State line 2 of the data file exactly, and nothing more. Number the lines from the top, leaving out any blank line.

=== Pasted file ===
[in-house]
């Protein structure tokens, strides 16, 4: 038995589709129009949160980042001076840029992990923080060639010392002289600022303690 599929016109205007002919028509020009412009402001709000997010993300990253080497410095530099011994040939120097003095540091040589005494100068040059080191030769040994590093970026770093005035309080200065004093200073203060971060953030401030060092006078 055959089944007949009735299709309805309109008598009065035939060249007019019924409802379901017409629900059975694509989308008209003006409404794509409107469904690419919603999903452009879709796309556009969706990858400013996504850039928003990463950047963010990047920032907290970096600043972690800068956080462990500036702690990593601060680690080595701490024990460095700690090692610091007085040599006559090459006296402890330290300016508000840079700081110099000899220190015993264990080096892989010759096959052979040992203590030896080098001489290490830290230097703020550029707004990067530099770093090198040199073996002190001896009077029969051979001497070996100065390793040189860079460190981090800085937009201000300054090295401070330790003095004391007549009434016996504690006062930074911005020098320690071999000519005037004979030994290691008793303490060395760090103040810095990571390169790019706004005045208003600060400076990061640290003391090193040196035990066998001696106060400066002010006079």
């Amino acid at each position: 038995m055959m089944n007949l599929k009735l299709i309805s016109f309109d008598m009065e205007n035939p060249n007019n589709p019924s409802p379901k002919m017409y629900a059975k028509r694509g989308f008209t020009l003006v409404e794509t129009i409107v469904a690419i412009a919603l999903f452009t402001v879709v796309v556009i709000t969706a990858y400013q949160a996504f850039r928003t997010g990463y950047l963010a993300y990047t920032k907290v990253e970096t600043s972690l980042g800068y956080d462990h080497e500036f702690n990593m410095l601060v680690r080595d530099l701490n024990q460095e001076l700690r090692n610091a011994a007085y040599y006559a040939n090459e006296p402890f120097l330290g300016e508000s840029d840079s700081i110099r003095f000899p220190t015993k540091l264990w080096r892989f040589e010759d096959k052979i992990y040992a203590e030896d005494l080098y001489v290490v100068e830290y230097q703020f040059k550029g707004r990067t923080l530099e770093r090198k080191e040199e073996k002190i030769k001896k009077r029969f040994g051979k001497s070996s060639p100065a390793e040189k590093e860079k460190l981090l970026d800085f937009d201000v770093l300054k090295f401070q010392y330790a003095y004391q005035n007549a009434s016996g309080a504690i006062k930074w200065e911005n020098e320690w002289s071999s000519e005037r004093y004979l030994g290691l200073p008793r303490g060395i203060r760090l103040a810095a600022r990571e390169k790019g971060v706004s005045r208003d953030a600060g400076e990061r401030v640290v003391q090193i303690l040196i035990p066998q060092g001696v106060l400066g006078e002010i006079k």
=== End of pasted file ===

């Protein structure tokens, strides 16, 4: 038995589709129009949160980042001076840029992990923080060639010392002289600022303690 599929016109205007002919028509020009412009402001709000997010993300990253080497410095530099011994040939120097003095540091040589005494100068040059080191030769040994590093970026770093005035309080200065004093200073203060971060953030401030060092006078 055959089944007949009735299709309805309109008598009065035939060249007019019924409802379901017409629900059975694509989308008209003006409404794509409107469904690419919603999903452009879709796309556009969706990858400013996504850039928003990463950047963010990047920032907290970096600043972690800068956080462990500036702690990593601060680690080595701490024990460095700690090692610091007085040599006559090459006296402890330290300016508000840079700081110099000899220190015993264990080096892989010759096959052979040992203590030896080098001489290490830290230097703020550029707004990067530099770093090198040199073996002190001896009077029969051979001497070996100065390793040189860079460190981090800085937009201000300054090295401070330790003095004391007549009434016996504690006062930074911005020098320690071999000519005037004979030994290691008793303490060395760090103040810095990571390169790019706004005045208003600060400076990061640290003391090193040196035990066998001696106060400066002010006079």